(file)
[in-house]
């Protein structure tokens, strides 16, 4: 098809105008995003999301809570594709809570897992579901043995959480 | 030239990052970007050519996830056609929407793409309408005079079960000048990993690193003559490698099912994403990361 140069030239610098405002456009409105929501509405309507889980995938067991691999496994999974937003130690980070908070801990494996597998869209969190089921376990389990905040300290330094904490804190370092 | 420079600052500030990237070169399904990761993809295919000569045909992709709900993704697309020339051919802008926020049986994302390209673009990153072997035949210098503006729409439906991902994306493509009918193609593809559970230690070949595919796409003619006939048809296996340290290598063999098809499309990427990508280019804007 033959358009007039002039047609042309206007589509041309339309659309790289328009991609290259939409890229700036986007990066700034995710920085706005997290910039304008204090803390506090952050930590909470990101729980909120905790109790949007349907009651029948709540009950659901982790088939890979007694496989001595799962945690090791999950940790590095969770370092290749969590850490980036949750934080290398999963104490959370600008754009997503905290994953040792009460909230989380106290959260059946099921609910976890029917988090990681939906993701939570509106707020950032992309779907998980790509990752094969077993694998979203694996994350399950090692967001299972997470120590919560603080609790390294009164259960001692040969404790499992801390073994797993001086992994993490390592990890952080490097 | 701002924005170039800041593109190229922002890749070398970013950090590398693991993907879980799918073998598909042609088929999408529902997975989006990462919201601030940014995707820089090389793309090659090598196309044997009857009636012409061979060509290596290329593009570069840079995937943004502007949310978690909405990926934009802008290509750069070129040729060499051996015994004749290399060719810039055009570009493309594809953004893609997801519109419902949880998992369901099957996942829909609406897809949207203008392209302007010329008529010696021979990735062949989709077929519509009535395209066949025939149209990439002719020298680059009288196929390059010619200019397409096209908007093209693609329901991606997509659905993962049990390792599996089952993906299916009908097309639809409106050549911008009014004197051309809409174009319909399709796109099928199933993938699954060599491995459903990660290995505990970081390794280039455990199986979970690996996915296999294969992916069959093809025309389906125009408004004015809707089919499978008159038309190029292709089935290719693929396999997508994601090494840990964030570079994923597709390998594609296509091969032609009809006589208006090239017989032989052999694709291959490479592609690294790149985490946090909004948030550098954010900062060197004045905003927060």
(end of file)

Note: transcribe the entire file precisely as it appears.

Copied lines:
[in-house]
């Protein structure tokens, strides 16, 4: 098809105008995003999301809570594709809570897992579901043995959480 | 030239990052970007050519996830056609929407793409309408005079079960000048990993690193003559490698099912994403990361 140069030239610098405002456009409105929501509405309507889980995938067991691999496994999974937003130690980070908070801990494996597998869209969190089921376990389990905040300290330094904490804190370092 | 420079600052500030990237070169399904990761993809295919000569045909992709709900993704697309020339051919802008926020049986994302390209673009990153072997035949210098503006729409439906991902994306493509009918193609593809559970230690070949595919796409003619006939048809296996340290290598063999098809499309990427990508280019804007 033959358009007039002039047609042309206007589509041309339309659309790289328009991609290259939409890229700036986007990066700034995710920085706005997290910039304008204090803390506090952050930590909470990101729980909120905790109790949007349907009651029948709540009950659901982790088939890979007694496989001595799962945690090791999950940790590095969770370092290749969590850490980036949750934080290398999963104490959370600008754009997503905290994953040792009460909230989380106290959260059946099921609910976890029917988090990681939906993701939570509106707020950032992309779907998980790509990752094969077993694998979203694996994350399950090692967001299972997470120590919560603080609790390294009164259960001692040969404790499992801390073994797993001086992994993490390592990890952080490097 | 701002924005170039800041593109190229922002890749070398970013950090590398693991993907879980799918073998598909042609088929999408529902997975989006990462919201601030940014995707820089090389793309090659090598196309044997009857009636012409061979060509290596290329593009570069840079995937943004502007949310978690909405990926934009802008290509750069070129040729060499051996015994004749290399060719810039055009570009493309594809953004893609997801519109419902949880998992369901099957996942829909609406897809949207203008392209302007010329008529010696021979990735062949989709077929519509009535395209066949025939149209990439002719020298680059009288196929390059010619200019397409096209908007093209693609329901991606997509659905993962049990390792599996089952993906299916009908097309639809409106050549911008009014004197051309809409174009319909399709796109099928199933993938699954060599491995459903990660290995505990970081390794280039455990199986979970690996996915296999294969992916069959093809025309389906125009408004004015809707089919499978008159038309190029292709089935290719693929396999997508994601090494840990964030570079994923597709390998594609296509091969032609009809006589208006090239017989032989052999694709291959490479592609690294790149985490946090909004948030550098954010900062060197004045905003927060």